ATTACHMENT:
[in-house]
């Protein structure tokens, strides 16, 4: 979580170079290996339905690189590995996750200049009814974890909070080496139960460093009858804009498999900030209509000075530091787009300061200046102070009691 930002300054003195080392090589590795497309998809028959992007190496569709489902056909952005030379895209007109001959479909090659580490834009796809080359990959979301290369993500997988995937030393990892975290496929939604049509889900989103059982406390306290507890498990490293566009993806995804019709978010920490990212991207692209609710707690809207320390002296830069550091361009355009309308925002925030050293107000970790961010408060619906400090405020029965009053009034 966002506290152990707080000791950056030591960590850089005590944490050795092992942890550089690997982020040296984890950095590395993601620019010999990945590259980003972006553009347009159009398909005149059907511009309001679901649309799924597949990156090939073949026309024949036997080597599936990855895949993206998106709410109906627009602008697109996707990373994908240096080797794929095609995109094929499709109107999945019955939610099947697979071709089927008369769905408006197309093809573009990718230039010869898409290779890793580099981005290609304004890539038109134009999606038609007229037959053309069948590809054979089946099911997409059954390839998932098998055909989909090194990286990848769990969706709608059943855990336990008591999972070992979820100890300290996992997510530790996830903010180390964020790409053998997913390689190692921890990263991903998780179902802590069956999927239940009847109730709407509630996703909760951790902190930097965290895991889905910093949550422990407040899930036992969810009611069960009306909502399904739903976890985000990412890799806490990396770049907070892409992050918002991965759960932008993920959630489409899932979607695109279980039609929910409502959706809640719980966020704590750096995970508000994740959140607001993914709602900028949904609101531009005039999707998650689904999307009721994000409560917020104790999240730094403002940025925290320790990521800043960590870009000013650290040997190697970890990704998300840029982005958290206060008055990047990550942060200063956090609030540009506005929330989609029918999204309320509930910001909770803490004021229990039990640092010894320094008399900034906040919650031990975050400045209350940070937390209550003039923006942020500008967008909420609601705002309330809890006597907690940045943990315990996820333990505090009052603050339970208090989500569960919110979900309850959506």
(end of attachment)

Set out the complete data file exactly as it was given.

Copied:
[in-house]
């Protein structure tokens, strides 16, 4: 979580170079290996339905690189590995996750200049009814974890909070080496139960460093009858804009498999900030209509000075530091787009300061200046102070009691 930002300054003195080392090589590795497309998809028959992007190496569709489902056909952005030379895209007109001959479909090659580490834009796809080359990959979301290369993500997988995937030393990892975290496929939604049509889900989103059982406390306290507890498990490293566009993806995804019709978010920490990212991207692209609710707690809207320390002296830069550091361009355009309308925002925030050293107000970790961010408060619906400090405020029965009053009034 966002506290152990707080000791950056030591960590850089005590944490050795092992942890550089690997982020040296984890950095590395993601620019010999990945590259980003972006553009347009159009398909005149059907511009309001679901649309799924597949990156090939073949026309024949036997080597599936990855895949993206998106709410109906627009602008697109996707990373994908240096080797794929095609995109094929499709109107999945019955939610099947697979071709089927008369769905408006197309093809573009990718230039010869898409290779890793580099981005290609304004890539038109134009999606038609007229037959053309069948590809054979089946099911997409059954390839998932098998055909989909090194990286990848769990969706709608059943855990336990008591999972070992979820100890300290996992997510530790996830903010180390964020790409053998997913390689190692921890990263991903998780179902802590069956999927239940009847109730709407509630996703909760951790902190930097965290895991889905910093949550422990407040899930036992969810009611069960009306909502399904739903976890985000990412890799806490990396770049907070892409992050918002991965759960932008993920959630489409899932979607695109279980039609929910409502959706809640719980966020704590750096995970508000994740959140607001993914709602900028949904609101531009005039999707998650689904999307009721994000409560917020104790999240730094403002940025925290320790990521800043960590870009000013650290040997190697970890990704998300840029982005958290206060008055990047990550942060200063956090609030540009506005929330989609029918999204309320509930910001909770803490004021229990039990640092010894320094008399900034906040919650031990975050400045209350940070937390209550003039923006942020500008967008909420609601705002309330809890006597907690940045943990315990996820333990505090009052603050339970208090989500569960919110979900309850959506």